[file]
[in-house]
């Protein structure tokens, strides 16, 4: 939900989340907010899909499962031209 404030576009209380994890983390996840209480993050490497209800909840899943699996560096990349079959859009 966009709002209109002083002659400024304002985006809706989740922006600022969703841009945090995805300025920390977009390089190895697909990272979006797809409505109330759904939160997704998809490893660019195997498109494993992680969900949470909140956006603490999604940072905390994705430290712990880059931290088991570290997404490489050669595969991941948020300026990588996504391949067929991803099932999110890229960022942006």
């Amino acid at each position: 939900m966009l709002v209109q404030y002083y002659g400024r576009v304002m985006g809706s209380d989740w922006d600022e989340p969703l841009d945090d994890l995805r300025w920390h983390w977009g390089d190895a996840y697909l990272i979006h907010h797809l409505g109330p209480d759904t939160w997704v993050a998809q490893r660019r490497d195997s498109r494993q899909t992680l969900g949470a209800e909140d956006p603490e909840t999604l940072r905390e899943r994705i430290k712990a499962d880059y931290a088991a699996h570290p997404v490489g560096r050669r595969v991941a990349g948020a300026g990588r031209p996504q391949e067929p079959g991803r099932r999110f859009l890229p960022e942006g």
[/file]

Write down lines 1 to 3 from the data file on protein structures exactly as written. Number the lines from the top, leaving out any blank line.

[in-house]
């Protein structure tokens, strides 16, 4: 939900989340907010899909499962031209 404030576009209380994890983390996840209480993050490497209800909840899943699996560096990349079959859009 966009709002209109002083002659400024304002985006809706989740922006600022969703841009945090995805300025920390977009390089190895697909990272979006797809409505109330759904939160997704998809490893660019195997498109494993992680969900949470909140956006603490999604940072905390994705430290712990880059931290088991570290997404490489050669595969991941948020300026990588996504391949067929991803099932999110890229960022942006």
């Amino acid at each position: 939900m966009l709002v209109q404030y002083y002659g400024r576009v304002m985006g809706s209380d989740w922006d600022e989340p969703l841009d945090d994890l995805r300025w920390h983390w977009g390089d190895a996840y697909l990272i979006h907010h797809l409505g109330p209480d759904t939160w997704v993050a998809q490893r660019r490497d195997s498109r494993q899909t992680l969900g949470a209800e909140d956006p603490e909840t999604l940072r905390e899943r994705i430290k712990a499962d880059y931290a088991a699996h570290p997404v490489g560096r050669r595969v991941a990349g948020a300026g990588r031209p996504q391949e067929p079959g991803r099932r999110f859009l890229p960022e942006g």